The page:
I am consulting one day a week on a show which turned on to be my final job in television, According To Jim, (which I worked on for two seasons and then was let go when they determined they could be mediocre without me.) One of the “regulars” on Jim was a dark-haired cutie named Kimberly Williams. As luck would have it, Kimberly’s new boyfriend (who ultimately became her husband) was…
There I am, sitting with members of the writing staff in the Rewrite Room, waiting for the showrunners to return from their “network notes” session, and there, standing in the doorway, quiet, slightly built and unassuming is…
I am not entirely sure it’s him, and, as my mind, by that time, is shedding brain cells like a sheepdog sheds hair, I am also not one hundred per cent certain he’s “The Fishing Song” guy. Still, why not talk to him? I mean, what the heck? What have I got to lose?
As it turns out, I am fully stocked with natural “in’s” to break the ice. I’m a big fan of his work. There’s the “Peter Tilden Connection” – he is undoubtedly familiar with L.A.’s most prominent country DJ – and I gave him his first job in television. Plus – and this ought to easily seal the deal – (Tilden had informed me) we lived two blocks away from each other, in the funky but cool Ocean Park district of lower Santa Monica.
It was a fat fastball right down the middle. I just have to say, “Did you write ‘The Fishing Song’?” And I am busting to do just that.
But, being me – which says all you need to know about the matter – I am unable pull the trigger.
Why is that? Let me count the ways. What if I’m wrong about “The Fishing Song”, my increasingly unreliable mind confusing “Brad Paisley” with the song’s actual performer, “Chad Beasley”? My co-workers have already tagged me as “over the hill.” A gaffe of that nature would put it irretrievably “beyond doubt.”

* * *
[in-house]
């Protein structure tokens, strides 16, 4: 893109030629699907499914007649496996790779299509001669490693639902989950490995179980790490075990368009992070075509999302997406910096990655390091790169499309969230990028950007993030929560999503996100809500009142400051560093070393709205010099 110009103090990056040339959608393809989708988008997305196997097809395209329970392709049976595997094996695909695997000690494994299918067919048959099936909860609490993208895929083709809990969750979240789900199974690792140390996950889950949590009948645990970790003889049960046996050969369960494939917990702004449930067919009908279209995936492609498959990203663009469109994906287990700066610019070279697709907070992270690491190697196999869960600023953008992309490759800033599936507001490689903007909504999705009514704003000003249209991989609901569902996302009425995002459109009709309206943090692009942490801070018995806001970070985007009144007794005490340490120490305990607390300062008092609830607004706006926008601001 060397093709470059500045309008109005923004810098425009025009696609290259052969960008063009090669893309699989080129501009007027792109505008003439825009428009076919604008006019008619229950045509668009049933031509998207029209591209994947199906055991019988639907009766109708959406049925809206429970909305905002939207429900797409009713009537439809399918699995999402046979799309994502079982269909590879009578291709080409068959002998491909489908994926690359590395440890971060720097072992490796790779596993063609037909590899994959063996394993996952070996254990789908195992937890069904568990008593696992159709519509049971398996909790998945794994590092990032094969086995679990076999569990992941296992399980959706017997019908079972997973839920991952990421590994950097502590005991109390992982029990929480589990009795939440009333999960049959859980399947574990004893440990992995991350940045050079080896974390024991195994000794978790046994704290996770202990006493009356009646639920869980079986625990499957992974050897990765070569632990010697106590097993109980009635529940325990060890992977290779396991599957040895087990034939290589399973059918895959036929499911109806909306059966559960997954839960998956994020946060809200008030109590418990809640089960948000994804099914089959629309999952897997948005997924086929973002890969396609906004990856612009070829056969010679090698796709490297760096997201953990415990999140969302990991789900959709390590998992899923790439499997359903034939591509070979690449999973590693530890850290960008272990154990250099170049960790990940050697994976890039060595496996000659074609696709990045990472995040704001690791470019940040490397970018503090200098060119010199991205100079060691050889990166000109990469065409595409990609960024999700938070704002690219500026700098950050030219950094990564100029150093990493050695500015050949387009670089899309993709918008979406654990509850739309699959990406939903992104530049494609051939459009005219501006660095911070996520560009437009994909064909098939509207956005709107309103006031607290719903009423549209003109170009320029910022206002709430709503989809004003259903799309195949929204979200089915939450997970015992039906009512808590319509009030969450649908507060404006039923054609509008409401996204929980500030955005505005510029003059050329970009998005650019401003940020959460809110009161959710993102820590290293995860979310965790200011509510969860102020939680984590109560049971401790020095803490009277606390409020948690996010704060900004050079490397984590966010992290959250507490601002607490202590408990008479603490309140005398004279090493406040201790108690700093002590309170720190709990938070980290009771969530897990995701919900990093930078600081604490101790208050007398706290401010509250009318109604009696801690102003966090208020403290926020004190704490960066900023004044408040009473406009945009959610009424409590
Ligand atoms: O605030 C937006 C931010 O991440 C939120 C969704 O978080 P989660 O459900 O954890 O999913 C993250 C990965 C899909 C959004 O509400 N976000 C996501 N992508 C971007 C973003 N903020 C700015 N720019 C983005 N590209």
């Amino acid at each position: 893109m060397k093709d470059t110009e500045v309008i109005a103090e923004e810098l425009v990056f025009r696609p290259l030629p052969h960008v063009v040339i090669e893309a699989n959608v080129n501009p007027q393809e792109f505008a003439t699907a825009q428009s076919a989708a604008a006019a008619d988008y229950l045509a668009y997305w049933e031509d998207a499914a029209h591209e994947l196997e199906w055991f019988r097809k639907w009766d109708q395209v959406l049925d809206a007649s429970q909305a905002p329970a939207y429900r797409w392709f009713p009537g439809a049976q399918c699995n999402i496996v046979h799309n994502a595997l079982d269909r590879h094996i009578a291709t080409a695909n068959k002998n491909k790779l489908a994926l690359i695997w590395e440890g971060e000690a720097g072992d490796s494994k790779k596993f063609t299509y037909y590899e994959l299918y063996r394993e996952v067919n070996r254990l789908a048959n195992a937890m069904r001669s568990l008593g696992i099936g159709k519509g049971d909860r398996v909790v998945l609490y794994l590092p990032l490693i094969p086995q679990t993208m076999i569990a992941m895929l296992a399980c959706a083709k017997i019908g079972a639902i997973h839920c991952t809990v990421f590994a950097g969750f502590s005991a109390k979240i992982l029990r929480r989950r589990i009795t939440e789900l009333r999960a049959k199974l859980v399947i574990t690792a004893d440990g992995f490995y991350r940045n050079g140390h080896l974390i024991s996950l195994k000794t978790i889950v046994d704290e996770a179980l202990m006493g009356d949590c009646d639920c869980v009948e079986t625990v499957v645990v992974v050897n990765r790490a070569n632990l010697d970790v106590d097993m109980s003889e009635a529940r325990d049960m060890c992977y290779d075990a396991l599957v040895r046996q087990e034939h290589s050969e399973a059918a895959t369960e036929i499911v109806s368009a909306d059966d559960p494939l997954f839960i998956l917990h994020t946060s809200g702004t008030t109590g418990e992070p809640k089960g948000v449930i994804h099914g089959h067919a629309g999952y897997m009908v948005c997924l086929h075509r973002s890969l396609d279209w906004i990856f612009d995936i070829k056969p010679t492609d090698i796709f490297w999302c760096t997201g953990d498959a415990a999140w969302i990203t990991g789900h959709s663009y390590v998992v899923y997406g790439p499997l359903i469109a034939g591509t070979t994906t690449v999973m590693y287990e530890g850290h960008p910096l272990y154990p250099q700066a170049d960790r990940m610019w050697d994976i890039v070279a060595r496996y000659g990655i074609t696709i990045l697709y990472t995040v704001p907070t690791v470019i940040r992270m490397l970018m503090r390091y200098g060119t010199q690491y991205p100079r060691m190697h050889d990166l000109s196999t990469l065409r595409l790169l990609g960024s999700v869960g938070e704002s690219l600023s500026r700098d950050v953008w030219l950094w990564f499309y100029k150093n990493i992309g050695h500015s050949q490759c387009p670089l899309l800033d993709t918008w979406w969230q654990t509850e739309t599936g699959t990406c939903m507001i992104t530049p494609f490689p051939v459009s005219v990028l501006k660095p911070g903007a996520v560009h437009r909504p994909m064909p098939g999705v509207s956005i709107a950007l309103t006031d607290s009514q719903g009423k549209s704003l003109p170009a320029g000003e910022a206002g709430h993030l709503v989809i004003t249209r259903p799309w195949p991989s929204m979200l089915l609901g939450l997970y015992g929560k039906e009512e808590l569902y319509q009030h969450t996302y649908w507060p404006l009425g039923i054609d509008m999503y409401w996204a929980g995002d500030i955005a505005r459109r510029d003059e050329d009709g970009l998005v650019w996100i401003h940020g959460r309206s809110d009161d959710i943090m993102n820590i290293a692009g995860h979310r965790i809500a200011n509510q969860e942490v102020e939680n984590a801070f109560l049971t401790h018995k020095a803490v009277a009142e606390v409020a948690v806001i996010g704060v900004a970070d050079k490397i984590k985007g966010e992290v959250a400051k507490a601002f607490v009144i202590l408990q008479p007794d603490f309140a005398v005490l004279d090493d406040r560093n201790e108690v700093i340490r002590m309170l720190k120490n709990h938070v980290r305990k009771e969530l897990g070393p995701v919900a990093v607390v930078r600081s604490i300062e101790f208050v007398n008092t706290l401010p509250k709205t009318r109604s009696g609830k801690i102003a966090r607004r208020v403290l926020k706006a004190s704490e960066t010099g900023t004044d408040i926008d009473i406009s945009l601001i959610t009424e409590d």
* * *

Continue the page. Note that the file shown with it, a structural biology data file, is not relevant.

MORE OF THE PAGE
Not that it was clear sailing if I was right. For some inexplicable reason, I have this hesitation about being identified as “a guy who knows things.” This reticence over showing off is not new to my experience. I am reminded that, when I was seventeen, at camp, the staff was playing a “team version” of Jeopardy, and the answer was: “It is Beethoven’s Ninth Symphony” and I knew the answer but refused to raise my hand for fear of being labeled a “classical music knower”, which I wasn’t, I just happened to know the answer to that question, or, it being Jeopardy, the question to that answer. When it comes to “knowing stuff”, I have had a life-long aversion to standing out.
Add that to the standard fear with a new person – they may not like me – and my lips remained buttoned, my one chance to connect with someone I would have liked to connect with forever out the window.
Like with everything, there has to be an “up-side” to being shy. (The avoidance of rejection comes to mind.) But when I hear Brad Paisley’s trademark voice twanging over the airwaves, I still wonder, years later, what might have happened, if I had only opened my mouth.
Note: I tried embedding "The Fishing Song" at the end of this post, but somehow it wouldn't play unless you did...I don't know what. I encourage you to check it on your own. And apologies, once again, for my ineptitude.